British GT

SEASON REVIEW: 2020 British GT – Part 1

14 Mins read
Credit: James Roberts

The 2020 Intelligent Money British GT season continued to uphold the series reputation of as one of the most competitive and exciting GT championships in the world.

With seven different GT3 winners with four different manufacturers in the GT3 ranks from nine rounds and with a four car title fight for the final round, the series once again served an exciting, unpredictable and closely fraught battle despite the disruptions caused by the Coronavirus pandemic.

The restrictions put in place to deal with the COVID-19 pandemic meant a delayed start to the season and a much altered season calendar which saw the rearrangement of some events and cancellation of the popular Spa round.

However the result arguably resulted in a more varied schedule compared to previous years and it was topped off with the final round becoming the Silverstone 500 an one-off blue ribbon event in early November which attracted which attracted plenty of star entries, from previous British GT champions, to top European entries making their British GT debuts to even a former F1 world champion.

The pandemic also had an effect on grid sizes too, with the lineup that arrived at Oulton Park in August being much changed from the one announced at the beginning of the season.

Gone were last year’s championships, Jonny Adam, Graham Davidson and the TF Sport team, the financial impacts of the Coronavirus pandemic as well as calendar changes and restrictions to combat the virus forcing their withdrawal.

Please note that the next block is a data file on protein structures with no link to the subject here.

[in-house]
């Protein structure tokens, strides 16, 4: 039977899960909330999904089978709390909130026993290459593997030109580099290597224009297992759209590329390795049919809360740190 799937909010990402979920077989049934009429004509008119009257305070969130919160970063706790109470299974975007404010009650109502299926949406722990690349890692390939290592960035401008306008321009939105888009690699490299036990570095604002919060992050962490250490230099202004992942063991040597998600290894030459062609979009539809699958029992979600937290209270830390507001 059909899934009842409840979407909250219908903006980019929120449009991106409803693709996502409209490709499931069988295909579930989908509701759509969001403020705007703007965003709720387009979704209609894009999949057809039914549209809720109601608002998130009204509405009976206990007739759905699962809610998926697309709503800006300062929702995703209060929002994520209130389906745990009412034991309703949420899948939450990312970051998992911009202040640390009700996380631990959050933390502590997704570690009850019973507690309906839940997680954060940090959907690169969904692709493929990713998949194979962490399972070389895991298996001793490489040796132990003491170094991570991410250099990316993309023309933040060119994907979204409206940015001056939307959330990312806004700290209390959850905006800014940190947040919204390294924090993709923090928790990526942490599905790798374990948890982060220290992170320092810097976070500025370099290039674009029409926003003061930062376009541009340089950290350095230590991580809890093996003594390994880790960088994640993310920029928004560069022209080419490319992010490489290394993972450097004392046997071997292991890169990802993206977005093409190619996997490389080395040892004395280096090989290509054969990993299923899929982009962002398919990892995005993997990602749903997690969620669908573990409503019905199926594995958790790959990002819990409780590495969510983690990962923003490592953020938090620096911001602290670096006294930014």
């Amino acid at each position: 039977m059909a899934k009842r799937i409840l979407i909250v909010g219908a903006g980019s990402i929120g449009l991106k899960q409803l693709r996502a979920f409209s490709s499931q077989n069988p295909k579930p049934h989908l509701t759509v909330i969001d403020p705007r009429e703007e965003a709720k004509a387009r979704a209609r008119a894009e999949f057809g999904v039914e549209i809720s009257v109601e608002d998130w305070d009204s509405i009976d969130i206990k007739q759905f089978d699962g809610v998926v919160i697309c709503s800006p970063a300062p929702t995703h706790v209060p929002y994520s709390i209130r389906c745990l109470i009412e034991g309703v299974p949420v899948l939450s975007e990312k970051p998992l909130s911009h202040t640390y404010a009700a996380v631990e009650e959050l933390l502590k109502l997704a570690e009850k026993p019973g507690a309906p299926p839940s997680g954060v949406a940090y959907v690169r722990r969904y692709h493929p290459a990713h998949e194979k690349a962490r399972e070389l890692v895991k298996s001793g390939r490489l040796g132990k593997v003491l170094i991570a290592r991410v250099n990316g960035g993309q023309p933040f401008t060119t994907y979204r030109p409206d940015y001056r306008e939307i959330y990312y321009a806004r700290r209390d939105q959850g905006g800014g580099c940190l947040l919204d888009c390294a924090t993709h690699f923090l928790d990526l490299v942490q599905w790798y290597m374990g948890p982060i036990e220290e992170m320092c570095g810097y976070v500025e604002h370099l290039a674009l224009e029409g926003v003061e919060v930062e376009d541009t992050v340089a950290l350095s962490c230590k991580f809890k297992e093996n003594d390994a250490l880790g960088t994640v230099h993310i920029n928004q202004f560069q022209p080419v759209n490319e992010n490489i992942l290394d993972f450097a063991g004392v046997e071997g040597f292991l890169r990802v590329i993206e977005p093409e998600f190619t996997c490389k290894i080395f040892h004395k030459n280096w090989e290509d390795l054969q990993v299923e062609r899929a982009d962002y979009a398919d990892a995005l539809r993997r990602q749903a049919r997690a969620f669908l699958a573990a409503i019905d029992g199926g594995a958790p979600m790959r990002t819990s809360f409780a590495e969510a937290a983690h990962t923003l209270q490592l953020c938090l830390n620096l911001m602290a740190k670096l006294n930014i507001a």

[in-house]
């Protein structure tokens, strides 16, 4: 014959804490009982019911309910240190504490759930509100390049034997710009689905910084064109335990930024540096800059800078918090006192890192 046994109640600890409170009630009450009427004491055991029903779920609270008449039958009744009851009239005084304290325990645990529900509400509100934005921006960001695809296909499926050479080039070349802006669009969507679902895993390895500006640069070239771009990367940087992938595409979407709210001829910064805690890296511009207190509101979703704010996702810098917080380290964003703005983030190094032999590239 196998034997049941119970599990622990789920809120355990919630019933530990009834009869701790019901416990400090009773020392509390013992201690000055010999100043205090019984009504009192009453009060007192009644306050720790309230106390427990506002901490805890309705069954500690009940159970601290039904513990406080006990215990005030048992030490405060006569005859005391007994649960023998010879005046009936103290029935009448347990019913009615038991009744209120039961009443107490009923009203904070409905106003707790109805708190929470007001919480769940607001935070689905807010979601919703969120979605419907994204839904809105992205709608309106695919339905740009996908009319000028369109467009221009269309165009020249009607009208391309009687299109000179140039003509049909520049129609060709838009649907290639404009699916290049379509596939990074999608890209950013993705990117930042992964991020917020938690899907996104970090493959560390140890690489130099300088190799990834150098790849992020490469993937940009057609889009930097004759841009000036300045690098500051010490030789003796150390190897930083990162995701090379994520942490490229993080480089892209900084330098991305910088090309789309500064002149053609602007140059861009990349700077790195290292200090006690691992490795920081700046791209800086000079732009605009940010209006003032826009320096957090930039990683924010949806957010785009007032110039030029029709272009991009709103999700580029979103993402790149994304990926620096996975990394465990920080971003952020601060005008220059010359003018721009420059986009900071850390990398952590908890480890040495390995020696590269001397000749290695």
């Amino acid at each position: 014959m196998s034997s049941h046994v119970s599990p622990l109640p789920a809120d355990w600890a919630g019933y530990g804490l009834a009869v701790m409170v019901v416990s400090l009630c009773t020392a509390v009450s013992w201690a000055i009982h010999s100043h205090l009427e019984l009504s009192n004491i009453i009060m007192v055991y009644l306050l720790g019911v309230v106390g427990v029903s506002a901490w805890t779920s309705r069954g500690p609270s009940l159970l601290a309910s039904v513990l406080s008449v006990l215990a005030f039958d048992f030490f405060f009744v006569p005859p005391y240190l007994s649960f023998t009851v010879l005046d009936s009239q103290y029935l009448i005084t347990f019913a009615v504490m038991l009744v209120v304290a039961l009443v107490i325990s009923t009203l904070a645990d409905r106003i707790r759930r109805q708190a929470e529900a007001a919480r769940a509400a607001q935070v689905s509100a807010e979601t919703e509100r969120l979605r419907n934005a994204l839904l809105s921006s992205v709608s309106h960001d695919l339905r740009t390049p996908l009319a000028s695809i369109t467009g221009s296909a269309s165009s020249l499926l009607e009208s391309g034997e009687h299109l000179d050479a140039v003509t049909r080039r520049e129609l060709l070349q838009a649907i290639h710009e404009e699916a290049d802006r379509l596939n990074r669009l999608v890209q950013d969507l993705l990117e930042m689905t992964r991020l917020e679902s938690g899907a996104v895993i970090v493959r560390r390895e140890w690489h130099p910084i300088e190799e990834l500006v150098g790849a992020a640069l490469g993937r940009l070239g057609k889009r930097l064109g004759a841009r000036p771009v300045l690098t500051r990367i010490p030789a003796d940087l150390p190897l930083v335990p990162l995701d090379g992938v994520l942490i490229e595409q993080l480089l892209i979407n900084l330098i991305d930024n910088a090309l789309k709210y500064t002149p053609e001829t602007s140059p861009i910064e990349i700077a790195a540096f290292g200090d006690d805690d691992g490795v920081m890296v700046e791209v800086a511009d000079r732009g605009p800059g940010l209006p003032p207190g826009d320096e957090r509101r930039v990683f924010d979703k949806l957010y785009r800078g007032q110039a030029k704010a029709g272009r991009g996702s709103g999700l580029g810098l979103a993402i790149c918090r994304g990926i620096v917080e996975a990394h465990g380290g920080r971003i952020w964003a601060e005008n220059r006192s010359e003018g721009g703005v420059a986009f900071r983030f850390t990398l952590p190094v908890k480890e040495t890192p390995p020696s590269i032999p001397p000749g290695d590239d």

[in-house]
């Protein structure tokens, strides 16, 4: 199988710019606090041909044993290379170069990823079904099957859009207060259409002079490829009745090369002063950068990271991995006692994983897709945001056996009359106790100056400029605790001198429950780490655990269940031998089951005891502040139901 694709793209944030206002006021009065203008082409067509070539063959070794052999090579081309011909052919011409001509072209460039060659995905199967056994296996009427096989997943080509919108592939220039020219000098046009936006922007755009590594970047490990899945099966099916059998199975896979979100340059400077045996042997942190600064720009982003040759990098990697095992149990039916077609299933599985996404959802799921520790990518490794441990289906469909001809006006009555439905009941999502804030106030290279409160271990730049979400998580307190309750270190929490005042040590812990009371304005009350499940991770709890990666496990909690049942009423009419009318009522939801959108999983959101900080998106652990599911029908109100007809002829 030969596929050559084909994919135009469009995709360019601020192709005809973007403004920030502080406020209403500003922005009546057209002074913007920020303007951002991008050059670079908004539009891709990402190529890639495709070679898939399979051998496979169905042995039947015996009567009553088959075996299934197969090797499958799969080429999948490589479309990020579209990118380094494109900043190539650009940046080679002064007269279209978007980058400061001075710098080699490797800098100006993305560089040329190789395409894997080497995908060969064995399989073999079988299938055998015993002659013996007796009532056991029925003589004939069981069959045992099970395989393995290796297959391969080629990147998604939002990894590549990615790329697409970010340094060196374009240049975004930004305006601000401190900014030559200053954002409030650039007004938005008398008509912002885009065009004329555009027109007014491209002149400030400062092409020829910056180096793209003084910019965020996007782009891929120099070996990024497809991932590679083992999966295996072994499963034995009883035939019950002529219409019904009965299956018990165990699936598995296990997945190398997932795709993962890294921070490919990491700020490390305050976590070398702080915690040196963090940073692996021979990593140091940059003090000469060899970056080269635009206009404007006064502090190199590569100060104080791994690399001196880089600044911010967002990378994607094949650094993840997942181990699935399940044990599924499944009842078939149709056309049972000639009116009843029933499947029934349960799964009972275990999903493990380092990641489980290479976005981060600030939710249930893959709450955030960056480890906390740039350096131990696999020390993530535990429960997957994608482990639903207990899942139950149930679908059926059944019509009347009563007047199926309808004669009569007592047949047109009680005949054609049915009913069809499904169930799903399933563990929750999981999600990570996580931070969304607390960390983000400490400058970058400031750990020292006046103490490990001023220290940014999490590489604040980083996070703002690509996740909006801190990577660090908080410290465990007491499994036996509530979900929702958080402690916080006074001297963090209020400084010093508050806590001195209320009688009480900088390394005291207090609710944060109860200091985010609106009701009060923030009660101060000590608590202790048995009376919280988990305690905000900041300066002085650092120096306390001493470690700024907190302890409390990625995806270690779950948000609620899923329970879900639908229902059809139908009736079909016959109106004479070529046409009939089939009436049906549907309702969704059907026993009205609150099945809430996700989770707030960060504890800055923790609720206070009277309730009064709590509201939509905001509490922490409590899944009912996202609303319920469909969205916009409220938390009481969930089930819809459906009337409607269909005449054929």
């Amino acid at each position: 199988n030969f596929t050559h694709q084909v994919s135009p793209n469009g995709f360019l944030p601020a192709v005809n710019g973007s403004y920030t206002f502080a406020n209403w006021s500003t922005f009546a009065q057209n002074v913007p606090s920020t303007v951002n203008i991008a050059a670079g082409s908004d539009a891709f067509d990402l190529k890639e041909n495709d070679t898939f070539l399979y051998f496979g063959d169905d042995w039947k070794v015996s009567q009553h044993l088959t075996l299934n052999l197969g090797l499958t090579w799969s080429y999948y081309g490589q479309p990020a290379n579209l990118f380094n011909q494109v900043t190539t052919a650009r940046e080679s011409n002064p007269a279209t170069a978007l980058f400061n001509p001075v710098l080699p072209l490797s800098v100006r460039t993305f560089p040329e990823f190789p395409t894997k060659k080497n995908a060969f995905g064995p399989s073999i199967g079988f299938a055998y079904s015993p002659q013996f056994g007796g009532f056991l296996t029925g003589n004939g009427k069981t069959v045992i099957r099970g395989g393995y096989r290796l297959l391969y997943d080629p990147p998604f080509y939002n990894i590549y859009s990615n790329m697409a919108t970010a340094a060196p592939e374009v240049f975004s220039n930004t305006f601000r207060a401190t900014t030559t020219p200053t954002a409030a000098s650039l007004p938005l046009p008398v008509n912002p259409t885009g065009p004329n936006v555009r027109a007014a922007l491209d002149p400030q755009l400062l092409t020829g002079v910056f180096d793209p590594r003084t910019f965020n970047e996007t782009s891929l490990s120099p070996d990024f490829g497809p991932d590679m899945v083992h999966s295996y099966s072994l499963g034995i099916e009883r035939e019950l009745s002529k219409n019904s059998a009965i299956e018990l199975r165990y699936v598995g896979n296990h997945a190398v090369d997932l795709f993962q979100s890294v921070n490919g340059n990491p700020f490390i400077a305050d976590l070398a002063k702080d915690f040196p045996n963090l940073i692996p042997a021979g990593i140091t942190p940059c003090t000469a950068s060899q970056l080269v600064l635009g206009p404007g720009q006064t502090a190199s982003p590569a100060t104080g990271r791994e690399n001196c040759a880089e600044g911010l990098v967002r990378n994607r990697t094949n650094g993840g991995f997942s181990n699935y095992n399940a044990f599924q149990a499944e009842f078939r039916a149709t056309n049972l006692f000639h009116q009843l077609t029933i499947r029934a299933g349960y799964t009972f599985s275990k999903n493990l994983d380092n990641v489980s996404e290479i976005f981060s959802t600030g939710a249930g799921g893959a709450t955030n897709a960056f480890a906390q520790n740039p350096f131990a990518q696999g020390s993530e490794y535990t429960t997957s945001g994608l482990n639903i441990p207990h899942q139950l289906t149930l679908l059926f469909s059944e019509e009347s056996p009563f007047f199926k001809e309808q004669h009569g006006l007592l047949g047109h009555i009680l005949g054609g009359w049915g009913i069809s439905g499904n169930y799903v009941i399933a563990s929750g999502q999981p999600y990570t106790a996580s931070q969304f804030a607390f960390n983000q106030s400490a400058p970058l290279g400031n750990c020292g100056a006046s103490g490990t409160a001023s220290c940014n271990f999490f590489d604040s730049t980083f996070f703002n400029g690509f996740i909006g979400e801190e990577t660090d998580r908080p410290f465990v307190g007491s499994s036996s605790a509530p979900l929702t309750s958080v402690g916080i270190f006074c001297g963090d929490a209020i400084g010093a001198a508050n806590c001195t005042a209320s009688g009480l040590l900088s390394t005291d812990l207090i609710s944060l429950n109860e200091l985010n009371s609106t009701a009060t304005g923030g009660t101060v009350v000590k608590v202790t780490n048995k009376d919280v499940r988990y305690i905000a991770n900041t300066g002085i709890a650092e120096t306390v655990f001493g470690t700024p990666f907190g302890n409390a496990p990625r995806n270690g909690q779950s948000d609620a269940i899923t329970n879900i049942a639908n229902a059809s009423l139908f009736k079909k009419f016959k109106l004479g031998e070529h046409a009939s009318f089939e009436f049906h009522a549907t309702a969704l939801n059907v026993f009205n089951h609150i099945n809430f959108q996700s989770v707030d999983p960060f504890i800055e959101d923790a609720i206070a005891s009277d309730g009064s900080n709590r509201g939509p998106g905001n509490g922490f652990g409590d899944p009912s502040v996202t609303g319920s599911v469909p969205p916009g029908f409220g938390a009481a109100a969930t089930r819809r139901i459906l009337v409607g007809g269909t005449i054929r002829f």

Their absence meant no top running Pro-Am Aston Martins for the first time in many years and in their place emerged new runners and riders eager to take up the honours.

Amongst the new entrants was the Jensen Team Rocket RJN McLaren entry, a team-up between the RJN Team and 2009 F1 Champion Jensen Button, who entered an all Silver crew of Michael O’Brien and the winner of the World’s Fastest Gamer competition James Baldwin, whose prize was a full season drive in the series and would make his racing car debut at Oulton Park.

Another new entry was the all Silver crewed two-car assault of the Anglo-Bahraini 2Seas Motorsport team, an organisation that was only formed at the beginning of the year.

All told, the series would see a record amount of Silver Class entries, 6 in total, which would see a full season equal split between the Silver and the traditionally dominant Pro-Am entries, a difference which

Despite the new entries the hot favourites for the season was the Barwell Motorsports Lamborghini team, with drivers Phil Keen and Adam Balon, who heartbreakingly lost out on the title at the final round of 2019 season, and new Silver pairing of Sandy Mitchell and former BTCC star Rob Collard who would be making his GT Racing debut with the team, hoping to end the team’s run of bad luck of coming so near and yet so far in the final round title battles.